The Humpback Whales sightings the past week have been amazing at Ocean Blue Adventures, with guests having a blast.
Did you know:
Humpback Whales (Megaptera novaeangliae) can grow up to 15m in length and weigh between 30-40 tonnes making it the 5th largest whale. They are normally found migrating single or in small groups aggregating in their feeding and breeding grounds. Humpback whales can live to 60 years or older. They are grey/black on their dorsal and white on the stomach. The white marking on the underside of their tail can (together with the dorsal fin) be used for photo-identification of different individuals. They have grooves on their throat running from the mouth to the naval. These grooves make the throat work just like the pouch of a pelican (extendable) to accommodate for large amount of food. Humpback Whales have large flippers (1/3 of their body length). It´s from their flipper they got the genus name Megaptera which means “huge-wings”. The flippers have nodules on the leading edge of the flippers that increase aerodynamic efficiency due to decrease in tubercles. This means that the nodules helps the Humpback Whale swim easier and “fly” under water. This technique is used in turbine to improve the blades movement and has increased their efficiency with 40%.
Humpback Whales in the southern hemisphere are born in the tropical waters around Australia, South Africa and South America in winter (July-August) and will migrate down to the Antarctic in the summer to feed. Humpback Whales visiting the South African coastline split into two groups around Agulhas, migrating to Mozambique or Angola. In Plettenberg Bay we can see them twice a year, on their migration to their breeding ground (July-August) and on the migration to their feeding ground (October-November). Humpback Whales are social animals that form small social groups that they will spend a lot of time with at their feeding and breeding grounds. Humpback Whales migrate with about 12 km/h with a max speed of 25 km/h.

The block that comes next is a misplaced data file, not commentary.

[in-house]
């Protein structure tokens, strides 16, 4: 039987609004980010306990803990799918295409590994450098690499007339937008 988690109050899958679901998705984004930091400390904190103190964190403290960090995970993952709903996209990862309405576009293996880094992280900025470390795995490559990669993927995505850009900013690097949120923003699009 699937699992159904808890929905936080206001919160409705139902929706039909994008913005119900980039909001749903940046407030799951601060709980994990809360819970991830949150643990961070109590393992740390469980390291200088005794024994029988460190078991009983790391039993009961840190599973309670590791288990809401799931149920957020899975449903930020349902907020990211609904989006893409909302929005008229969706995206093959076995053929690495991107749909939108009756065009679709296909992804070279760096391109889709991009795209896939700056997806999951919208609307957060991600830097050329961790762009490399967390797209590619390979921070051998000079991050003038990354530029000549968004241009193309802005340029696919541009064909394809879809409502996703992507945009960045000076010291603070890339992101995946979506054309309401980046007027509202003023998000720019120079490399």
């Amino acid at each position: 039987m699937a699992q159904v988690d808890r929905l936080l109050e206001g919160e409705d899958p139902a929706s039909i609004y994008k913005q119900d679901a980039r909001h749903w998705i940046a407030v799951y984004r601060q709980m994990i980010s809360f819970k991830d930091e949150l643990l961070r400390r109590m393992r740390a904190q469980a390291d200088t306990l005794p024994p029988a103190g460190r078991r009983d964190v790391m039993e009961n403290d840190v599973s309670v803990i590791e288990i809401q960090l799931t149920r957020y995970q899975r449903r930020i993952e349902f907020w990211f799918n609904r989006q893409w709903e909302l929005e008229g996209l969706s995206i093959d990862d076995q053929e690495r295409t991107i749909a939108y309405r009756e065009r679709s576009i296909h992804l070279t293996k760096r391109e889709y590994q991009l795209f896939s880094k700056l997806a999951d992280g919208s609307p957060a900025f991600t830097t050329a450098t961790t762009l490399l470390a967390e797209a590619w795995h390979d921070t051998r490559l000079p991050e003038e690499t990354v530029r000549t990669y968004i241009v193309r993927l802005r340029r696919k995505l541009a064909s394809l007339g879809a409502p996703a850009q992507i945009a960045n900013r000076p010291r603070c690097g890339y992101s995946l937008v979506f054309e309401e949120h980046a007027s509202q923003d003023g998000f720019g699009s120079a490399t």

Female Humpback Whale reaches sexual maturity at 5 years of age and the males around 6 years of age. Females give birth to a 2 ton, 4m long calf after an 11 month gestation period every 2-3 years. It’s been seen on rare occasion that females have calves on consecutive years. This is only possible when the females have access to a good food source since having one suckling calf while pregnant is hard on the body. Humpback Whales are seen as gentle animals, but during breeding season the males become very aggressive when claiming females. Sometimes up to 20 males try to dominate one female. It is at their breeding grounds that they are commonly associated with their “singing” to attract the females. This song can last 35 minutes up to days in length only pausing to take a breath. This song can be heard for up to 160 km. The song from different parts of the world is different and each male has its own unique song. Males have been seen pushing away calves from their mothers trying to mate with her and have most likely killed calves to get to the females.
When Humpback Whales are in there feeding grounds they feed mostly on plankton, squid and fish that congregate in large schools in the Antarctic waters. Humpback Whales are famous for their bubble-net feeding. They will work together by blowing bubbles into a cylinder shape and the fish driven into the cylinder from below will not cross the “bubble barrier”. The whales then take turns to take big “bites” from the cylinder swallowing the fish. The southern hemisphere Humpback Whales mainly feed on krill while the northern hemisphere primarily eats fish.
During whaling of Humpback Whales they were taken on their migration route as well as in their feeding and breeding grounds. They were hunted because they are easily found and curious about boats. They are often seen breaching, flipper or tail slapping making it possible to locate them at a distance. Humpback Whales became a prime target during the modern era of whaling (1863-present) and between 1900 to 1940 over 100,000 Humpback Whales were taken in the southern hemisphere. In 1963 Humpback Whales received full protection from commercial whaling, but are still threatened by pollution and getting entangled in fishing nets. Since the protection in 1963 surveys along the South African coastline suggest an increase of Humpback Whales with approximately 10% each year. The total population size in the southern hemisphere is around 60,000 animals and the estimated population size from before the whaling was 75,000-100,000 individuals. Humpback whales are classified as least concerned on the red list but as all marine mammals they are protected in South African waters.